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DOD Seeks Value, Quality in Modernizing Health Records System

By Army Sgt. 1st Class Tyrone C. Marshall Jr.
American Forces Press Service

BETHESDA, Md., Nov. 14, 2013 – The Defense Department's senior official leading the competitive acquisition to modernize its health care management system has said he’s committed to ensuring the best value for taxpayer dollars while safeguarding quality of care.

Speaking yesterday at an Armed Forces Communications and Electronics Association event, Christopher Miller, program executive officer for the DOD Healthcare Management System, talked specifically about the path of this modernization over the past two months in concert with the Veterans Affairs Department.

"I think there're a lot of people out there curious about what's been going on," Miller said. "I want to take this opportunity to share what I've been doing the last 60 days, as well as where I think the departments are going."

In addition to his duties as a program executive officer, Miller is the acting Interagency Program Office director as DOD and VA develop the IPO's way ahead. "It is important that I do represent and honor those two hats, because they both need each other to be successful," he said.

In his DOD capacity, Miller explained that he works for Frank Kendall, undersecretary of defense for acquisition, technology and logistics. He also relies on partnerships with Dr. Jonathan Woodson, assistant secretary of defense for health affairs, and with Defense Health Agency officials.

In his IPO capacity he works for both DOD and VA.

A key objective of the departments, he said, is seamless integration of VA, DOD, and private provider health data and the interoperability of the electronic health record systems that manage it.

"It's important that we don't forget the private provider health data. We do a lot of care through our commercial care partners, so we've really got to think about this in a multidimensional way," Miller said.

Interoperability is the most important factor, he added, in supporting the continuum of care "all the way from when you enter active duty that continues when you become a veteran."

"My focus," he said, "really comes down to modernizing our systems and figuring out how to really get our data from the point where we're just sharing data to where it's actually helping make better decisions. We're trying to make sure that our clinical community can make the best decision possible to improve health outcomes.

"We are not just one or two hospitals in a region," he added. "We are an integrated, global delivery network with more than 9.6 million beneficiaries in major medical centers, clinics, and even ships."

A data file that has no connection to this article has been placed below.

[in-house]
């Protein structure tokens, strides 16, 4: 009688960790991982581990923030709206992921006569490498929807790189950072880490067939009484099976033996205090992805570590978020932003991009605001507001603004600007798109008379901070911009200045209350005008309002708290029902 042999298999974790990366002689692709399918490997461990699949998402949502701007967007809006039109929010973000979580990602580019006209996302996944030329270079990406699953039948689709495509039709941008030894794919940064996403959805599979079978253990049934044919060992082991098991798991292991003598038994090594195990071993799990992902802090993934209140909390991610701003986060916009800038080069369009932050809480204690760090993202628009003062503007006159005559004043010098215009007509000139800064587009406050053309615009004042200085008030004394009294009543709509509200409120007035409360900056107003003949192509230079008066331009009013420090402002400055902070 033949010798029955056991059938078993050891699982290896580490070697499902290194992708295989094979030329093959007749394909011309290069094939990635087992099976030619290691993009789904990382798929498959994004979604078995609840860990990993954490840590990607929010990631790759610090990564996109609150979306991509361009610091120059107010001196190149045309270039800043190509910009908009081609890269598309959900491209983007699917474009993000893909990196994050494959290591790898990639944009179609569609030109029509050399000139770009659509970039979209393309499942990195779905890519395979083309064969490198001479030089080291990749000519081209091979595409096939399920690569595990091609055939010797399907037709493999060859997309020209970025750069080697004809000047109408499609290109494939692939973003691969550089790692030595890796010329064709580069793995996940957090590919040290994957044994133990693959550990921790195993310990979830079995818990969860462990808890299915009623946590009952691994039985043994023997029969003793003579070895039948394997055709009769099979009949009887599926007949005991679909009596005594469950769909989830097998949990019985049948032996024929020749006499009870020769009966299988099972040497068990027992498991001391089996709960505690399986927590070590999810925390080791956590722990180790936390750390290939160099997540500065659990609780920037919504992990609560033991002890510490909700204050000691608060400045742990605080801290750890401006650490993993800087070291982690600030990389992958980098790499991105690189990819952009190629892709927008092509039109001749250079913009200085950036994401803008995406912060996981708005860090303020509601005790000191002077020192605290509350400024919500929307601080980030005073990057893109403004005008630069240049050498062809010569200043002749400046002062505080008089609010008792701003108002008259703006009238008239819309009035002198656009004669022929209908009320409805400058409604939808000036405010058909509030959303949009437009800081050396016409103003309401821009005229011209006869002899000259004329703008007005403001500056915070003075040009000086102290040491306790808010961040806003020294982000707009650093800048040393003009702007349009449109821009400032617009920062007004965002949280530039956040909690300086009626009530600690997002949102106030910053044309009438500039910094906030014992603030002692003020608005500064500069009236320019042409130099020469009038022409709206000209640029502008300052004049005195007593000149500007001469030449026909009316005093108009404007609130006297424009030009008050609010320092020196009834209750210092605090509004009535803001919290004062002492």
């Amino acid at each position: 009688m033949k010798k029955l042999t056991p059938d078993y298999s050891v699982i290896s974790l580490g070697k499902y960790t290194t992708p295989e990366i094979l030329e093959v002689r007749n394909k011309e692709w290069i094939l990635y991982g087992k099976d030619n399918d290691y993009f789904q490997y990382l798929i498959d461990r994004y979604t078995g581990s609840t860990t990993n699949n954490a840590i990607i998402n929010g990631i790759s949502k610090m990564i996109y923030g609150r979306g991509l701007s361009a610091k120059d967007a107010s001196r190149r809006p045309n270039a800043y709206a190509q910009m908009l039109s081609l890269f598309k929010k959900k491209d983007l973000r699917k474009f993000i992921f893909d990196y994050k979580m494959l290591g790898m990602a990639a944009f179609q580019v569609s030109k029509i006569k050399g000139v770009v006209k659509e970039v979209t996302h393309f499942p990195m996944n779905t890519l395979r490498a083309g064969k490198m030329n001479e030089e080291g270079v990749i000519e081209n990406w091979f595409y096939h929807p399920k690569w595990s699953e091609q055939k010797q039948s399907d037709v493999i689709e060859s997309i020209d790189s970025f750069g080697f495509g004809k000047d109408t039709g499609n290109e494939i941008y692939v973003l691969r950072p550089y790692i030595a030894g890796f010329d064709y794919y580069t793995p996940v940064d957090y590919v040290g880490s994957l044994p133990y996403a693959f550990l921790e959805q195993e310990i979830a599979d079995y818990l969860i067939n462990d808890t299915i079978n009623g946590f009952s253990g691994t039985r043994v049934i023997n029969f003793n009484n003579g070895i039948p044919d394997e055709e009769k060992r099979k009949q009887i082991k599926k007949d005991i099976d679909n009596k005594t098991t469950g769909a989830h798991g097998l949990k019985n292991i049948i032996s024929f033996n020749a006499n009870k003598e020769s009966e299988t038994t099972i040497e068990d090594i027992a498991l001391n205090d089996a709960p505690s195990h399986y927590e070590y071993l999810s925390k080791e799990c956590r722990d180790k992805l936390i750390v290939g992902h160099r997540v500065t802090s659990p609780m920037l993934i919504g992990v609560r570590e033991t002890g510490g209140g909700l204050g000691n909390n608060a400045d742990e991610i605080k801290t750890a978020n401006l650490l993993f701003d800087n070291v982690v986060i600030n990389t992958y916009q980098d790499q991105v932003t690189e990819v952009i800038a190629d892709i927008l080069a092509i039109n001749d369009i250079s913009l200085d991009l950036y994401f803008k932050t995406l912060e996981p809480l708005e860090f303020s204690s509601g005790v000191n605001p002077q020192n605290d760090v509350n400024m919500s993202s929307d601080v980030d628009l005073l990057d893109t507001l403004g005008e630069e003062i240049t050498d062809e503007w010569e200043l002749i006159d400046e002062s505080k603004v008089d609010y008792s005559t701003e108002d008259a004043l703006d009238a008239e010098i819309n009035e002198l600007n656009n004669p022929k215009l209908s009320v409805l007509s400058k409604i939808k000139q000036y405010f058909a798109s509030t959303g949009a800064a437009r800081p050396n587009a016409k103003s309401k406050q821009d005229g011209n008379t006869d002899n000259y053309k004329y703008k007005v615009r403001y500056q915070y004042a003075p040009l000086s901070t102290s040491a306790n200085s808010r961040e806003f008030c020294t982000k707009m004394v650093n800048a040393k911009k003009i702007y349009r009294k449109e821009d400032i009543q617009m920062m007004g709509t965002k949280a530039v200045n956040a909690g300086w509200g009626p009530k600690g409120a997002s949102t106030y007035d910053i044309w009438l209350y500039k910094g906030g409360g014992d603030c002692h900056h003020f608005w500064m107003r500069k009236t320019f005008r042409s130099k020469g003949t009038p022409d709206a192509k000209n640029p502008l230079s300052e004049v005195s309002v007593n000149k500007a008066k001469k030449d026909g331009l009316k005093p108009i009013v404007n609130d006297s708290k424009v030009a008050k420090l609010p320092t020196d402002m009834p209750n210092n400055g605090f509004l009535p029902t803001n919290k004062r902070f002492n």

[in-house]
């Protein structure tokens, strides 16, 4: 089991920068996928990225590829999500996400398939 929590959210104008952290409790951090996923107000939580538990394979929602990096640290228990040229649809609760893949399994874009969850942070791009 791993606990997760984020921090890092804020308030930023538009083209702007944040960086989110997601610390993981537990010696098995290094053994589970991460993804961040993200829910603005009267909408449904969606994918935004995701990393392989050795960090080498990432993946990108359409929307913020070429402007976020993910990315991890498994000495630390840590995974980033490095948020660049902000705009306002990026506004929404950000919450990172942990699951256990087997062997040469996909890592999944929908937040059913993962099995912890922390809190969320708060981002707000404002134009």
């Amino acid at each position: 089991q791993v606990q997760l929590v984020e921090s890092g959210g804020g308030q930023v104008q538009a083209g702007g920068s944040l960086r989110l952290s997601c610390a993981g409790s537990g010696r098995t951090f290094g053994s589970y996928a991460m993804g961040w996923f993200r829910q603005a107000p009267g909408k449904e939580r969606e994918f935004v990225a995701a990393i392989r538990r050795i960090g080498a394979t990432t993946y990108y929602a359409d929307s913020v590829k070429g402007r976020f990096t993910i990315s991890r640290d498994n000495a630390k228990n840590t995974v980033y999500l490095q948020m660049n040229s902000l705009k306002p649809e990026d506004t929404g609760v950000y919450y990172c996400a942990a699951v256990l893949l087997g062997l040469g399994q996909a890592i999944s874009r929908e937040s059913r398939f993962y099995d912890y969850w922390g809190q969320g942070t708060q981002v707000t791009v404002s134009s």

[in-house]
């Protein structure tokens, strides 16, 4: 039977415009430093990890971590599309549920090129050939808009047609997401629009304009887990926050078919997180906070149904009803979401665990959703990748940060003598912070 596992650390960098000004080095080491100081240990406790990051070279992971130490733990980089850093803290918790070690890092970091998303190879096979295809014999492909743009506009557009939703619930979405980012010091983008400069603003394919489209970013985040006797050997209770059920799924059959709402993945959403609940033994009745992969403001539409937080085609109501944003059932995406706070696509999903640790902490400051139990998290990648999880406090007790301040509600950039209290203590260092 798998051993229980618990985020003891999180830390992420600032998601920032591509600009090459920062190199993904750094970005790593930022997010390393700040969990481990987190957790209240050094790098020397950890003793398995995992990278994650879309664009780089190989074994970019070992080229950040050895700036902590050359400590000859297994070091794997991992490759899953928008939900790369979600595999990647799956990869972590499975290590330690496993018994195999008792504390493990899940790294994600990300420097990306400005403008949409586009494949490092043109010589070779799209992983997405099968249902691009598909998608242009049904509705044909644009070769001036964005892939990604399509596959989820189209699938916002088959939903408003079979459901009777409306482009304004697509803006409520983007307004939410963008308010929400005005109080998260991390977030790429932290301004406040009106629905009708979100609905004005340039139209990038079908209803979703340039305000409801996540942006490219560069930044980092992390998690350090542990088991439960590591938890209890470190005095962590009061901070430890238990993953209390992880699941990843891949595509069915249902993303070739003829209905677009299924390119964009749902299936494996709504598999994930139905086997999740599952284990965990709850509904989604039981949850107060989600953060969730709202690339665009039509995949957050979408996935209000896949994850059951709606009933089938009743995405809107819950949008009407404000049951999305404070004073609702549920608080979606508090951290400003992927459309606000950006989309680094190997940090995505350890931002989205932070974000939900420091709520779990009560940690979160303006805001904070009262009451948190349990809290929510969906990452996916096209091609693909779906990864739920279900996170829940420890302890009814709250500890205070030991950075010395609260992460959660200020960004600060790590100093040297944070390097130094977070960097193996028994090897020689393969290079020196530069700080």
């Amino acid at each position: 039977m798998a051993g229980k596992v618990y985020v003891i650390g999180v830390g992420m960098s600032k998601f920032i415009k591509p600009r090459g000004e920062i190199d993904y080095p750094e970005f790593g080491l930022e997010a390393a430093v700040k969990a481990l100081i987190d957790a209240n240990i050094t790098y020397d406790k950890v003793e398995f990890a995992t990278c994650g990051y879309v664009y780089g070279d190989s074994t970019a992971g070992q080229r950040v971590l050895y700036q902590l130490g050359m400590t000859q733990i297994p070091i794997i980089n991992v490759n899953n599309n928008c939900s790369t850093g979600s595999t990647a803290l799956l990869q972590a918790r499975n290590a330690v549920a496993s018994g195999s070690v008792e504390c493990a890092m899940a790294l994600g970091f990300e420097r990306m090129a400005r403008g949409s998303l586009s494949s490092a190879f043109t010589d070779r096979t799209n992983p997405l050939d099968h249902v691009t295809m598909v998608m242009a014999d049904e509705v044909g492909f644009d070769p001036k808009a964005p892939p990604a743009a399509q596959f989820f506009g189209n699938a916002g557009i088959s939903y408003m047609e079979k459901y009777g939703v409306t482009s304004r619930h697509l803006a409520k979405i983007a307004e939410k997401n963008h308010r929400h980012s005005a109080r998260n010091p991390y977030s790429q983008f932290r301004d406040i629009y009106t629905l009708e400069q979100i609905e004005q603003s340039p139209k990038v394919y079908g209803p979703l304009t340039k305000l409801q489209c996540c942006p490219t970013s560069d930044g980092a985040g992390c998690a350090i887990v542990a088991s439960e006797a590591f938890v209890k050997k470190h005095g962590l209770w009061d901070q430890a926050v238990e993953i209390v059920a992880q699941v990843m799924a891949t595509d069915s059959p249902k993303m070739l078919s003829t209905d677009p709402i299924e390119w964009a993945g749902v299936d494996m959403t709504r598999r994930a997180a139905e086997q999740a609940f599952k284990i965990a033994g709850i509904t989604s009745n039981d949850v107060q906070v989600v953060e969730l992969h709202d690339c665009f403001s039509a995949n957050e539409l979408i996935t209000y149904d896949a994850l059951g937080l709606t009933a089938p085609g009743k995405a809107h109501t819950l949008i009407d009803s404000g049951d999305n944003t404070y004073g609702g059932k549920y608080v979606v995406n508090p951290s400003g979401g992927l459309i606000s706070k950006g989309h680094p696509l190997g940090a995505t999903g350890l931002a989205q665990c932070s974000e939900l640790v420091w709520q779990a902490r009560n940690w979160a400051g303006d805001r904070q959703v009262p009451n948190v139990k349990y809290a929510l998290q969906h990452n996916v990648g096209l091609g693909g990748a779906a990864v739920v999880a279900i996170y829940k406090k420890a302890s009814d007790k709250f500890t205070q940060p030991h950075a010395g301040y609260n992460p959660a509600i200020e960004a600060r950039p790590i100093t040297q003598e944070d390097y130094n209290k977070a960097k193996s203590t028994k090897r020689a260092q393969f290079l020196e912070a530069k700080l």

Modernizing the system's infrastructure is a priority, Miller said. "And we're trying to do that as smartly as we can," he added. "On the Department of Defense side, we want go through a competitive process. I do believe that's the right process. We will include and are open to many different kinds of opportunities and offerings."

He emphasized that VA is a central part of that process, "so that we really do make the best decision moving forward."

After initial delivery of the interoperability accelerators in December, he said, the next key piece for the IPO is national standards. The DOD and VA, he added, will be technical leaders and actively contribute to national standards for health data sharing.

"When you put us together in the area of standards, we have a lot to add to the national standards," Miller said. "And this is an area where I think we've got to [make] a stronger effort."

Miller said he believes a technical organization under the IPO is necessary to drive the standards to support what the organization wants for seamless sharing of health data. For example, he said, if he asked how many operating systems the audience members use, the answers would range from Microsoft, Apple, Linux and even Android.

"But at the end of the day, you can also send emails to each other, right?" Miller asked. "Well, the reason why you can do that is because we have a good standards underpinning that figures out the interoperability. We've got to get to the same point with our medical [information technology] data."

Miller said he recognizes it will take time to go through the competitive acquisition process to modernize DOD's legacy medical health record infrastructure. We need to do this right, he said.

Miller said he is very proactive in cost controls and he encourages his staff and industry to "think like a taxpayer."

"I'm looking for the best value," he said. "There [are] no preconceived ideas or notions. We are just trying to make sure we get the best value that meets our requirements that really sets us forward where we need to be for the future."

"There is a critical partnership between the DOD and the VA," he added. "We can't get there alone. We need to support and partner with each other."

(Follow Tyrone Marshall on Twitter: @MarshallAFPS)

  

 

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